September 29, 2011 5:45 AM
A new streetcar shelter by Tulane architecture professor John Klingman is designed to provide much-needed protection for travelers on the historic St. Charles line in New Orleans. At more than 48 feet long and 9 feet wide and located at the terminus of the line at South Carrollton and South Claiborne avenues, it is part of a larger effort by the Regional Transit Authority to ease the hassle of commuting.
Klingman collaborated with student assistant Garret Jacobs, who graduated in May, to create a simple, durable form that complements the historic streetcars and provides protection from the elements to passengers as they are waiting. The project is part of the Tulane City Center mission to develop outreach projects by architecture students and professors.
“The St. Charles Avenue streetcar is the oldest continuously operating streetcar system in the nation, so I wanted to create a structure that was dynamic and iconic and fit with the historical context of the area,” Klingman says.
He made sure the forms and materials chosen were durable and would require little maintenance. The powder-coated steel finish of the structure not only resists deterioration but also vandalism. The lower pitched roof extension overlaps the streetcar top, providing rain protection for passengers, while the upper surface has solar-powered panels that provide nighttime LED lighting for the shelter, an important factor in passenger safety.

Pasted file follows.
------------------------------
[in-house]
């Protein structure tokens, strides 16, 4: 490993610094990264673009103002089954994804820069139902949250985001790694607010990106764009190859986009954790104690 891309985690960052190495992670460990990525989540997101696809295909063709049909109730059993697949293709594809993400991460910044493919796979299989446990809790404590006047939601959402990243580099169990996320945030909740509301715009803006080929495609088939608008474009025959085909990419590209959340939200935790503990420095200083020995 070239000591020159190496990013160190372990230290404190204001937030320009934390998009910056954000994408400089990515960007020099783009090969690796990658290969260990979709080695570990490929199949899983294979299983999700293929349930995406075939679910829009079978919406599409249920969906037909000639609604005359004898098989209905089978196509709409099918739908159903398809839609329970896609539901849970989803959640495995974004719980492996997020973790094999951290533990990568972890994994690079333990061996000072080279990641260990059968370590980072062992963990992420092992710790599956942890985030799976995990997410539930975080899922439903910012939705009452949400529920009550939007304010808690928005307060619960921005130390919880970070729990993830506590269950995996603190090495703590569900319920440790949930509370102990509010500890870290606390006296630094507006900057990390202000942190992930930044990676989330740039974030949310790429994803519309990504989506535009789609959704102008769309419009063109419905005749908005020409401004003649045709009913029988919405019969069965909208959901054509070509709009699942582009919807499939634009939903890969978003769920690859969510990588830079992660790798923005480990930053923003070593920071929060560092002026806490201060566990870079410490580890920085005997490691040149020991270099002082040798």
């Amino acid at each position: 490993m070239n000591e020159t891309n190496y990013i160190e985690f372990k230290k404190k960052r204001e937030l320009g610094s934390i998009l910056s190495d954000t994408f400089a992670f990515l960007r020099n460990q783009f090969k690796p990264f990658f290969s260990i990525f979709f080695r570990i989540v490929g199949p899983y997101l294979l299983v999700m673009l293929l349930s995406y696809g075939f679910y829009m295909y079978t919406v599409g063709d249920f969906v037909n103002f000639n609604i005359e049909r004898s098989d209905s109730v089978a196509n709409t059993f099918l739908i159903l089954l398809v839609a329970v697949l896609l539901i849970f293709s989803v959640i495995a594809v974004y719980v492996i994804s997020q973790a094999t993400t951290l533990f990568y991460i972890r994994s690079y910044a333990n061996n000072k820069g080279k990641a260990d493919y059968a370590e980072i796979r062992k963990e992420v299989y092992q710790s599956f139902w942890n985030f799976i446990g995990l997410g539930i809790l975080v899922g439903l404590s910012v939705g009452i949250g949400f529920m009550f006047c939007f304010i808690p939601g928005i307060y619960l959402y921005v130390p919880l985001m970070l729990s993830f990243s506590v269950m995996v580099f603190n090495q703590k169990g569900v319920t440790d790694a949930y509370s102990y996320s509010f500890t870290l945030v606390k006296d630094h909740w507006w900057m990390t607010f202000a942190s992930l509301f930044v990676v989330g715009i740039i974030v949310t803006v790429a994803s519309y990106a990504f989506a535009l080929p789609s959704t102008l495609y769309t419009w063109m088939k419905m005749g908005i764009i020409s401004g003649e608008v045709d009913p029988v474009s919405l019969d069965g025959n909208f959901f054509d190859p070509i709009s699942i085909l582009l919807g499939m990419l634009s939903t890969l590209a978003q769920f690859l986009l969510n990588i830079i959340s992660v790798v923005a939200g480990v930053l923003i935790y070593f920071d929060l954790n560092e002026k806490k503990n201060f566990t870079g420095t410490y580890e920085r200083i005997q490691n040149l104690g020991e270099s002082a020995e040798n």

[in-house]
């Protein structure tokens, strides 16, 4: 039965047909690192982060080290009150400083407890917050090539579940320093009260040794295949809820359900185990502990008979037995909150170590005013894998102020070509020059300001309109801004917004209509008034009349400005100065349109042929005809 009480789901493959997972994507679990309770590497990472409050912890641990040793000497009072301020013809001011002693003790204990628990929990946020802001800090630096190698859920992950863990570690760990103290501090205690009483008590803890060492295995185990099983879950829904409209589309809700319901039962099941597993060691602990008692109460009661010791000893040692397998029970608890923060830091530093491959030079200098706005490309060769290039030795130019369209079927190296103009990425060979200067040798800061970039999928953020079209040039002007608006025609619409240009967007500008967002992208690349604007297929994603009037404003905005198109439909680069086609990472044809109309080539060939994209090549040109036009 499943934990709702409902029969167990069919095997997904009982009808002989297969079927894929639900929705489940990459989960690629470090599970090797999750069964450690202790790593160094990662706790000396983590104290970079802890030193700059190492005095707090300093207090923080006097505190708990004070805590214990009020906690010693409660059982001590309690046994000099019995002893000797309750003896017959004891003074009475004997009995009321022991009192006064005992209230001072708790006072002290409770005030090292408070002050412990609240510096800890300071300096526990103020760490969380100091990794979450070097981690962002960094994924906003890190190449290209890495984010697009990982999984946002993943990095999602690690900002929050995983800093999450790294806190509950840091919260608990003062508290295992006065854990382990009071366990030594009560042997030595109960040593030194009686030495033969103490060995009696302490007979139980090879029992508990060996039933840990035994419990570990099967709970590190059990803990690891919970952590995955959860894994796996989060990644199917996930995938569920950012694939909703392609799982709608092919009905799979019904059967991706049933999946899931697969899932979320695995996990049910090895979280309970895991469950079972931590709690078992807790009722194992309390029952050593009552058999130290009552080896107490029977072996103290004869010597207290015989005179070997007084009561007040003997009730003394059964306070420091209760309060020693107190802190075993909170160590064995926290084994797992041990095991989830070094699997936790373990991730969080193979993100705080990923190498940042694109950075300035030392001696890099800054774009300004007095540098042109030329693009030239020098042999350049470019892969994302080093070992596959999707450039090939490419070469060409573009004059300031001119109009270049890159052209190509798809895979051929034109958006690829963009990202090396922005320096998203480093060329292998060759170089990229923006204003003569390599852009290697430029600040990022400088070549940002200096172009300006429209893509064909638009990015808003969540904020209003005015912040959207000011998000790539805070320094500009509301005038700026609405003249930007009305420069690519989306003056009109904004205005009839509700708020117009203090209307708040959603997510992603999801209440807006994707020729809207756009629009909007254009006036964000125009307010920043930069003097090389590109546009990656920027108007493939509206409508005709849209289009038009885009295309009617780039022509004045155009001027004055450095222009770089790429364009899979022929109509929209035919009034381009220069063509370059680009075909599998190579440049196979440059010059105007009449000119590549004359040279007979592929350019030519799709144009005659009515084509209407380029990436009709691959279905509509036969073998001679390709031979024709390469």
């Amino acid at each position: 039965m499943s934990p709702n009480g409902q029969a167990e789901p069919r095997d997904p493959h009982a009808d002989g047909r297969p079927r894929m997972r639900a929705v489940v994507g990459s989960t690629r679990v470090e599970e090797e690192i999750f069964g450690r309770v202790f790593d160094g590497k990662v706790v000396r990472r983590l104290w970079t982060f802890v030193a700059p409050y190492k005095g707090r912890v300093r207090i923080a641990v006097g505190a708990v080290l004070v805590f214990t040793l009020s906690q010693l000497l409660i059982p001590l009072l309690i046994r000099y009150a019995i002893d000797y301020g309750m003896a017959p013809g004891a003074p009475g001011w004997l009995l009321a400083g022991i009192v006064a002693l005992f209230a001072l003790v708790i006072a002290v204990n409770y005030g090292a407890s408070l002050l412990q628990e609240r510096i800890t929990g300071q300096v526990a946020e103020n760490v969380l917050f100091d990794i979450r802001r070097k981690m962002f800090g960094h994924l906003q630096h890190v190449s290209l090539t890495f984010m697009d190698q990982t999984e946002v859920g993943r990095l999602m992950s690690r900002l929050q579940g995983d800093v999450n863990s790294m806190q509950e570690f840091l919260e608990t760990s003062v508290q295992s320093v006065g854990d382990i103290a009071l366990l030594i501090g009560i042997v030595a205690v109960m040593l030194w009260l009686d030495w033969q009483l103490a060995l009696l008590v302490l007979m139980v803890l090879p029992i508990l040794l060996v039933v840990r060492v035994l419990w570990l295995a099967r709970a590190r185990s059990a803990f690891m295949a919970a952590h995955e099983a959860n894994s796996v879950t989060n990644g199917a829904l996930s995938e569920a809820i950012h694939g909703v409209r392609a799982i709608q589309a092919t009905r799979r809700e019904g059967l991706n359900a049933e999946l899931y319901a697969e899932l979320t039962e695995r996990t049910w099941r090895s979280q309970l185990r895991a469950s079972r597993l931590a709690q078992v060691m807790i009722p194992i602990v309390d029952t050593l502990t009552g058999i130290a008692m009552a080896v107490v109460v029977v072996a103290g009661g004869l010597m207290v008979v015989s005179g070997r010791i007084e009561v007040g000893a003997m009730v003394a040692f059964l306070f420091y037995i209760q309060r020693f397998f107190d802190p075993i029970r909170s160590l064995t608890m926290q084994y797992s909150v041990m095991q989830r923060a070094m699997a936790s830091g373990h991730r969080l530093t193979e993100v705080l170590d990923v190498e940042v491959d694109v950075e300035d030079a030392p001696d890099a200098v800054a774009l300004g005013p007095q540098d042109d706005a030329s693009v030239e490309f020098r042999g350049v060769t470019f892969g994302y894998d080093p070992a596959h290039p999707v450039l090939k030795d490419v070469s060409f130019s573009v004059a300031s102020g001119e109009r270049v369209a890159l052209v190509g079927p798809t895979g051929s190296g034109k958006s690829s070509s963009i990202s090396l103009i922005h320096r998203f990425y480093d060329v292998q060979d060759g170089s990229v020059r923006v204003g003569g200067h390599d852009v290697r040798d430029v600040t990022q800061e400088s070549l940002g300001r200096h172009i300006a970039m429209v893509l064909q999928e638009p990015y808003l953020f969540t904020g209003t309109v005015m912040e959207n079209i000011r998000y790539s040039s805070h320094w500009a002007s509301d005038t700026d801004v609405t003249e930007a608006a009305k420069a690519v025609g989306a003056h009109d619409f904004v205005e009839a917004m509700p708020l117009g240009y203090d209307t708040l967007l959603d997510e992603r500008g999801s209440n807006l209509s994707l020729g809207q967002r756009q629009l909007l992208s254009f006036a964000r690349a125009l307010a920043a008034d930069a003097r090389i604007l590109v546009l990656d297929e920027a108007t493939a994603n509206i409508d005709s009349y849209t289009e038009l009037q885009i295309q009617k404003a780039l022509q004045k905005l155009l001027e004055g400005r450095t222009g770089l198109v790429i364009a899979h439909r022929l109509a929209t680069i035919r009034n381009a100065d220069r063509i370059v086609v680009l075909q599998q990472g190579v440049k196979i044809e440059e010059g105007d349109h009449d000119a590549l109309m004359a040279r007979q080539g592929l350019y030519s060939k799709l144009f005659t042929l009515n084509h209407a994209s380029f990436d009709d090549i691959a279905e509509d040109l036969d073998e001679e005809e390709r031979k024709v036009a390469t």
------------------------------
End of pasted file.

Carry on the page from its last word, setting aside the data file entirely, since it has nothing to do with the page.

The project was initiated by former New Orleans City Council member Shelley Midura and was supported by the Regional Planning Commission through a grant from the Federal Transit Administration. Klingman’s design was detailed for construction by Infinity Engineering Consultants. The project is ready for public bidding, with construction anticipated in 2012.
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